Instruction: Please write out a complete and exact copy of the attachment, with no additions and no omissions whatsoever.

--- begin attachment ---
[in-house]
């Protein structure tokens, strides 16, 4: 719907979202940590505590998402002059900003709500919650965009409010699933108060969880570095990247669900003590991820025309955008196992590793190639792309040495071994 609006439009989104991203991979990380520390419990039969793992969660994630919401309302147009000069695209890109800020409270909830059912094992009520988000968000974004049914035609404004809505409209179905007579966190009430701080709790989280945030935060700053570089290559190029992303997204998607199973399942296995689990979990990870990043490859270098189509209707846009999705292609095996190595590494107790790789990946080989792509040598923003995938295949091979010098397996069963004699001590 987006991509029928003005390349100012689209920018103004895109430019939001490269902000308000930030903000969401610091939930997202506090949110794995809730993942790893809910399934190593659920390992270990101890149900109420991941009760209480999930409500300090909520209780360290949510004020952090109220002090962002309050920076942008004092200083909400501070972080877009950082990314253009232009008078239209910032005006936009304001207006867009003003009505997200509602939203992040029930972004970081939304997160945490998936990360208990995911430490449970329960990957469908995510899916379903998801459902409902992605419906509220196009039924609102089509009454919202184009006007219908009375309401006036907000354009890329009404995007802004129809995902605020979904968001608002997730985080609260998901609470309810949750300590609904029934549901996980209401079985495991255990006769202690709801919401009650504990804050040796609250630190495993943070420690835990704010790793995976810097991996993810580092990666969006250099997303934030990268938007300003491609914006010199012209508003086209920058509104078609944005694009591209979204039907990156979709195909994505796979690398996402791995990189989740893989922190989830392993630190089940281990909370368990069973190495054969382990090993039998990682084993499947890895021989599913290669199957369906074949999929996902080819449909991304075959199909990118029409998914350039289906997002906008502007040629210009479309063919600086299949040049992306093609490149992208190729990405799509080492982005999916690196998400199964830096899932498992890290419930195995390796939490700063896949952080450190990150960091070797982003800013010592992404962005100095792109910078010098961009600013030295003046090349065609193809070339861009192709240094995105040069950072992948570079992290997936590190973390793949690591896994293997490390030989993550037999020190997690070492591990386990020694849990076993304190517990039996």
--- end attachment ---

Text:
[in-house]
């Protein structure tokens, strides 16, 4: 719907979202940590505590998402002059900003709500919650965009409010699933108060969880570095990247669900003590991820025309955008196992590793190639792309040495071994 609006439009989104991203991979990380520390419990039969793992969660994630919401309302147009000069695209890109800020409270909830059912094992009520988000968000974004049914035609404004809505409209179905007579966190009430701080709790989280945030935060700053570089290559190029992303997204998607199973399942296995689990979990990870990043490859270098189509209707846009999705292609095996190595590494107790790789990946080989792509040598923003995938295949091979010098397996069963004699001590 987006991509029928003005390349100012689209920018103004895109430019939001490269902000308000930030903000969401610091939930997202506090949110794995809730993942790893809910399934190593659920390992270990101890149900109420991941009760209480999930409500300090909520209780360290949510004020952090109220002090962002309050920076942008004092200083909400501070972080877009950082990314253009232009008078239209910032005006936009304001207006867009003003009505997200509602939203992040029930972004970081939304997160945490998936990360208990995911430490449970329960990957469908995510899916379903998801459902409902992605419906509220196009039924609102089509009454919202184009006007219908009375309401006036907000354009890329009404995007802004129809995902605020979904968001608002997730985080609260998901609470309810949750300590609904029934549901996980209401079985495991255990006769202690709801919401009650504990804050040796609250630190495993943070420690835990704010790793995976810097991996993810580092990666969006250099997303934030990268938007300003491609914006010199012209508003086209920058509104078609944005694009591209979204039907990156979709195909994505796979690398996402791995990189989740893989922190989830392993630190089940281990909370368990069973190495054969382990090993039998990682084993499947890895021989599913290669199957369906074949999929996902080819449909991304075959199909990118029409998914350039289906997002906008502007040629210009479309063919600086299949040049992306093609490149992208190729990405799509080492982005999916690196998400199964830096899932498992890290419930195995390796939490700063896949952080450190990150960091070797982003800013010592992404962005100095792109910078010098961009600013030295003046090349065609193809070339861009192709240094995105040069950072992948570079992290997936590190973390793949690591896994293997490390030989993550037999020190997690070492591990386990020694849990076993304190517990039996």